Microsoft unveils strong ARM tactic at CES

By Matt Greenop

Microsoft's next version of the Windows operating system will run small, powerful ARM processors to power tablet computers and other lightweight, big power devices.

The software giant showed a series of demos using the diminutive processors at a press conference this afternoon in Las Vegas, on the eve of the gadget industry's giant Consumer Electronics Show.

The ARM processors powering several devices displayed at today's conference were made by Qualcomm, Texas Instruments and Nvidia, revealing a host of new processor partnerships for the new operating system.

A revised OS would bridge the gap between the current Windows 7 for computers and Windows Phone 7, which was released in 2010 and marked a much-needed boost in Microsoft's smartphone arsenal, which had been sorely lacking.

Windows division president Steven Sinofsky would not be drawn on when such an operating system would be released, possibly in order not to stand on the toes of Microsoft CEO Steve Ballmer, who will be making a keynote address to industry this evening.

Accepting the powerful ARM processors into the Windows eco system has turned into a must-do situation for Microsoft if it hopes to compete in the hot tablet market, which is being led by a significant margin by Apple's iOS-powered iPad and a host of devices running on various builds of arch-rival Google's Android operating system.

The ARM move will be some threat to chip makers Intel and Advanced Micro Devices (AMD), who Sinofsky says will continue to develop on the both the 32 and 64-bit x86 platforms for Windows.

ARM, which doesn't actually manufacture chips, provides blueprints to manufacturers. Its 'software on a chip' (SoC) architecture is able to run extremely rich and demanding content without chewing through power to the same degree as the two processor industry leaders. Intel and AMD will also explore SoC options.

Sinofsky said Microsoft was making the announcement now in order to spur partner action and to "bring the market the widest possible set of PCs and devices, from tablets on up, with the next generation of Windows".

"We've reached a point in technology where everyone really does want everything from their computing experience - the power and breadth of software for today's laptop, the long battery life and always-on promise of a mobile phone, and the possibilities from a new generation of tablets."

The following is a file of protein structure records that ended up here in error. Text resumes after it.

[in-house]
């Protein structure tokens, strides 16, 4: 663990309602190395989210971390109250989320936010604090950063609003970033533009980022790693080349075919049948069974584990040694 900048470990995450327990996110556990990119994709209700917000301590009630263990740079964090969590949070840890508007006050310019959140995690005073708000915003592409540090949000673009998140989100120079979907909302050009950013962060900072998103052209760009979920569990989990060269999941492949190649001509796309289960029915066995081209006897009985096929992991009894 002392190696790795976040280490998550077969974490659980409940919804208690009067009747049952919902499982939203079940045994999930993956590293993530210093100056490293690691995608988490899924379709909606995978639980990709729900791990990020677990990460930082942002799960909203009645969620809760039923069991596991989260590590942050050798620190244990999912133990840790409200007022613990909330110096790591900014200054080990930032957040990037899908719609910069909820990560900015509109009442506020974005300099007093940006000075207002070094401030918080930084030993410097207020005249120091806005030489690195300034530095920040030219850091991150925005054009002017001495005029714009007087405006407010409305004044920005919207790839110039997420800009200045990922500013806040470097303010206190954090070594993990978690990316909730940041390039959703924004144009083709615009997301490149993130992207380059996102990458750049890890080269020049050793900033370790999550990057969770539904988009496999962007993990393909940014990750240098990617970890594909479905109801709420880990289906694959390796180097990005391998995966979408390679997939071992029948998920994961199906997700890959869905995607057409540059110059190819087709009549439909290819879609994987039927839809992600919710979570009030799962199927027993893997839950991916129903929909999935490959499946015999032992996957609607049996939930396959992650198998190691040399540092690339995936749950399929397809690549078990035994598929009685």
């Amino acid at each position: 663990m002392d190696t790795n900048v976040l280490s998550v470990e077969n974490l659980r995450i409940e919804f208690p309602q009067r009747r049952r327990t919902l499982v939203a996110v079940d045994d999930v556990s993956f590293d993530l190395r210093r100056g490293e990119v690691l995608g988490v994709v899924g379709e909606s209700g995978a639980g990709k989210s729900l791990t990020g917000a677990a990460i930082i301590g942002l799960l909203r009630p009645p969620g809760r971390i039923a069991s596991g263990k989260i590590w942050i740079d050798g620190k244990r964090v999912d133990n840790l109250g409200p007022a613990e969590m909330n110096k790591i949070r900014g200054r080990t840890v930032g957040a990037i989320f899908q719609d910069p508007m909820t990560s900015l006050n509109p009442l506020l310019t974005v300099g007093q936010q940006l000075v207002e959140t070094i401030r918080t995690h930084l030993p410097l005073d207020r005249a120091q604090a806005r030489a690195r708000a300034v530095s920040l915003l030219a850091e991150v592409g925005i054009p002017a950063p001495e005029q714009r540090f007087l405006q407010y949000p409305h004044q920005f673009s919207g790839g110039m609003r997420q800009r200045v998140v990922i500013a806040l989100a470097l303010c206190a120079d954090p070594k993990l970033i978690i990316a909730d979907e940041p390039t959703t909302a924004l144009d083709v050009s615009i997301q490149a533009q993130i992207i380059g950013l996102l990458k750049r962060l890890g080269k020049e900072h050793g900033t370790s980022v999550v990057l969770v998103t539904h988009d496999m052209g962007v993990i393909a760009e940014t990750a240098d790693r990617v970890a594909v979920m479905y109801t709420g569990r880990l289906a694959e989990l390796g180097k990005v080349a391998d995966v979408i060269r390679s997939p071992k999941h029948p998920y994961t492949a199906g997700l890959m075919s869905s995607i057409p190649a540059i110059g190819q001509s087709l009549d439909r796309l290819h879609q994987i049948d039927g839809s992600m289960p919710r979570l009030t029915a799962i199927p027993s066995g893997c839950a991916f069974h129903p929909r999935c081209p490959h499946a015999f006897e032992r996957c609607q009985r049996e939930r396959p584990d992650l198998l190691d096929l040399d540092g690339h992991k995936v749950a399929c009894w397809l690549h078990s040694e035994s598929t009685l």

The Windows fusion with ARM is making solid engineering progress - as demonstrated today on several prototype devices.

Sinofsky said that today's announcement was to give the computing world an early look at the possibilities that SoC architecture offered.

"That includes support across a range of scenarios like hardware-accelerated web browsing with the latest Internet Explorer, USB device support, printing, and other features that customers have come to expect."

Internet Explorer 9 running natively (and quickly) on 'ARMed' Windows was shown on devices during the press conference, as was Office suite applications Word and PowerPoint.

"We know many of our most enthusiastic supporters are interested in learning more about the user interface, programming APIs, and other new features to come in Windows."

Another product on parade was the second generation of the Surface - essentially a tabletop touchscreen computer.

Surface can be used in bars and restaurants - Vegas' Hard Rock Cafe being one highlighted example, but the new version will be able to take a "beer bottle dropped from 18 inches".

The four-inch thick Surface 2 is made with the largest piece of Gorilla Glass ever produced.

It has done away with the camera mounted below the screen - explaining the new four-inch deep form factor, that also mean's it's now mountable - and adopts pixel-sensing technology that basically makes each pixel on the large screen a camera in itself. The pixels themselves will now sense movement and Surface 2 will respond accordingly.

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